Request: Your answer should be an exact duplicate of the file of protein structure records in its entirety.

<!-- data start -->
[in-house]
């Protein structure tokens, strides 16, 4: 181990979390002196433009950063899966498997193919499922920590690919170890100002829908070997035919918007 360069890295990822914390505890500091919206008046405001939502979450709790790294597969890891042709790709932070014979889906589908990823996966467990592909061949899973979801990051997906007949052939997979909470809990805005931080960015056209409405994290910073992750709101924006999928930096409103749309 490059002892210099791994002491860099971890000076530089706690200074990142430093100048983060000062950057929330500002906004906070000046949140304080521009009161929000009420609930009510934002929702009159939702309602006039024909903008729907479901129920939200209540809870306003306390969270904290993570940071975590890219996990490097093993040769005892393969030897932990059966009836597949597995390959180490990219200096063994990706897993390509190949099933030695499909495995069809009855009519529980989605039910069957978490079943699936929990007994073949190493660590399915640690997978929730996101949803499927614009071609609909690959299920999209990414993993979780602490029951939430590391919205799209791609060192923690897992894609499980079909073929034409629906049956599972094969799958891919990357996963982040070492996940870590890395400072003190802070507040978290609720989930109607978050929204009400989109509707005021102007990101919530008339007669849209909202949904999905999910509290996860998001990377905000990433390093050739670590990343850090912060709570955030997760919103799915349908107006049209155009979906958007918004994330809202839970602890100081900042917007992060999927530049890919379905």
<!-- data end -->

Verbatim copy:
[in-house]
């Protein structure tokens, strides 16, 4: 181990979390002196433009950063899966498997193919499922920590690919170890100002829908070997035919918007 360069890295990822914390505890500091919206008046405001939502979450709790790294597969890891042709790709932070014979889906589908990823996966467990592909061949899973979801990051997906007949052939997979909470809990805005931080960015056209409405994290910073992750709101924006999928930096409103749309 490059002892210099791994002491860099971890000076530089706690200074990142430093100048983060000062950057929330500002906004906070000046949140304080521009009161929000009420609930009510934002929702009159939702309602006039024909903008729907479901129920939200209540809870306003306390969270904290993570940071975590890219996990490097093993040769005892393969030897932990059966009836597949597995390959180490990219200096063994990706897993390509190949099933030695499909495995069809009855009519529980989605039910069957978490079943699936929990007994073949190493660590399915640690997978929730996101949803499927614009071609609909690959299920999209990414993993979780602490029951939430590391919205799209791609060192923690897992894609499980079909073929034409629906049956599972094969799958891919990357996963982040070492996940870590890395400072003190802070507040978290609720989930109607978050929204009400989109509707005021102007990101919530008339007669849209909202949904999905999910509290996860998001990377905000990433390093050739670590990343850090912060709570955030997760919103799915349908107006049209155009979906958007918004994330809202839970602890100081900042917007992060999927530049890919379905």